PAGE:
Editor’s note – Mark A. Lies II is a labor and employment law attorney and partner with the Chicago, IL, law firm of Seyfarth Shaw, LLP. He specializes in occupational safety and health and related employment law and civil litigation.
Kerry M. Mohan is an associate with Seyfarth Shaw focusing on occupational safety and health, traditional labor matters, and related employment law and civil litigation. Legal topics provide general information, not specific legal advice. Individual circumstances may limit or modify this information.
It is well recognized that employer knowledge is required for the Occupational Safety and Health Administration (OSHA) to establish a violation. Under most circumstances, this element can be satisfied when a supervisor, manager, or foreman, who are agents of the employer, witnesses an employee exposed to a hazard but does nothing about it. Yet, what happens when the supervisor, manager, or foreman is the individual violating OSHA’s regulations (and the company’s rules)? In the past, OSHA has tried to use the supervisor’s bad act to impute strict liability on the employer, arguing that the supervisor’s own knowledge of his bad act is sufficient to impute or infer knowledge of that bad deed onto the employer. This article addresses a recent federal court of appeals’ decision rejecting OSHA’s interpretation, and how that decision may affect OSHA’s ability to prove a violation in the first place or for the employer to prove unavoidable supervisor misconduct affirmative defense.
OSHA Burden to Prove Employer Liability
In order to prove a violation of an OSHA safety or health regulation (or the General Duty Clause, Section 5(a)(1)), the agency must show by a preponderance of factual evidence at the hearing the following elements:
1. The regulation or a generally recognized industry safety practice or the employer’s own safety policy applies to the safety or health hazard (e.g., fall, confined space, machine guarding, etc.), which OSHA observed at the worksite.
2. The requirements of the regulation, industry practice, or employer policy were not met at the worksite (e.g., no fall protection, confined space program, or machine guards in place, etc.).
3. One or more of the employer’s employees were actually exposed to the hazardous condition so that the employee could have been injured by the hazard (note, though, that on multi-employer worksites, an employer may be liable for exposure of another employer’s employee to the hazard if certain conditions are met).
4. The employer knew or, with the exercise of reasonable diligence, should have known of the violative conditions.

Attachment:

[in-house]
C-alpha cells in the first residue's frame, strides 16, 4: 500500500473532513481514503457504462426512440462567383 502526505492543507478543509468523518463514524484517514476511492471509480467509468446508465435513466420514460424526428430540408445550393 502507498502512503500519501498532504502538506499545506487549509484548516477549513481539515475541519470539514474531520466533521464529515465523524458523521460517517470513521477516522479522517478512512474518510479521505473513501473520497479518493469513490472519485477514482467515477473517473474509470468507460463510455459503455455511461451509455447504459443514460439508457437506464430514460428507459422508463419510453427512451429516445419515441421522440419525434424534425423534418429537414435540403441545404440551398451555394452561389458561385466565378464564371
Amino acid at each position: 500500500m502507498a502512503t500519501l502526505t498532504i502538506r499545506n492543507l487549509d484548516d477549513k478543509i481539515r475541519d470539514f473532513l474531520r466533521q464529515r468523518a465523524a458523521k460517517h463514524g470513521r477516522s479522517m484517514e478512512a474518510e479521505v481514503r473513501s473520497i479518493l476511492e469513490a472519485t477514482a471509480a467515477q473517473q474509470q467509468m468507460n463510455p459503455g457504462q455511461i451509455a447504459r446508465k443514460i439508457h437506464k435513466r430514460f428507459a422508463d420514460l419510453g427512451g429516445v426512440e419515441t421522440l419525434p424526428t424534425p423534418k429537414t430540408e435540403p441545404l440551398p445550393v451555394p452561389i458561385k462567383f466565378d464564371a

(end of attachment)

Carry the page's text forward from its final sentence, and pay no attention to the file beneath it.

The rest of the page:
Thus, “employer knowledge” is a critical element. Employers are not strictly liable under the Occupational Safety and Health Act or a particular OSHA standard simply because a violative condition exists or an accident has occurred. Since many employers are legal entities, such as corporations, and not individuals, it may be difficult to determine what a corporation “knows.” Therefore, the case law involving OSHA citations has established a general rule that the actual or constructive knowledge of an employer’s agent, such as a foreman or supervisor, can be imputed to the employer. In other words, if OSHA can prove that a supervisor or foreman knew or, with the exercise of reasonable diligence, should have known that a violative condition exists, OSHA may be able to satisfy the employer knowledge element of its burden of proof in a contested case.
Establishing Employer Knowledge by a Supervisor’s Own Bad Deeds
To satisfy its burden of establishing employer knowledge, OSHA has often tried to use a supervisor’s own bad deeds to impute direct knowledge to the employer. In essence, OSHA’s view is that because the supervisor engaged in the dangerous act, his knowledge of that dangerous act is sufficient to establish employer knowledge.
In a recent OSHA Review Commission decision (ComTran Group, Inc., 2011), a supervisor was caught digging in a six-foot deep trench with an unprotected five-foot high “spoil pile” at the edge of the trench. The administrative law judge found that because the supervisor “had dug the excavation and placed the spoil pile at the edge,” his knowledge of his own malfeasance was imputed to the employer. As a result, the administrative law judge found that the Secretary of Labor had established its prima facie violation and affirmed the citation.
Attempt to Impose Strict Liability Based on Supervisor Malfeasance Rejected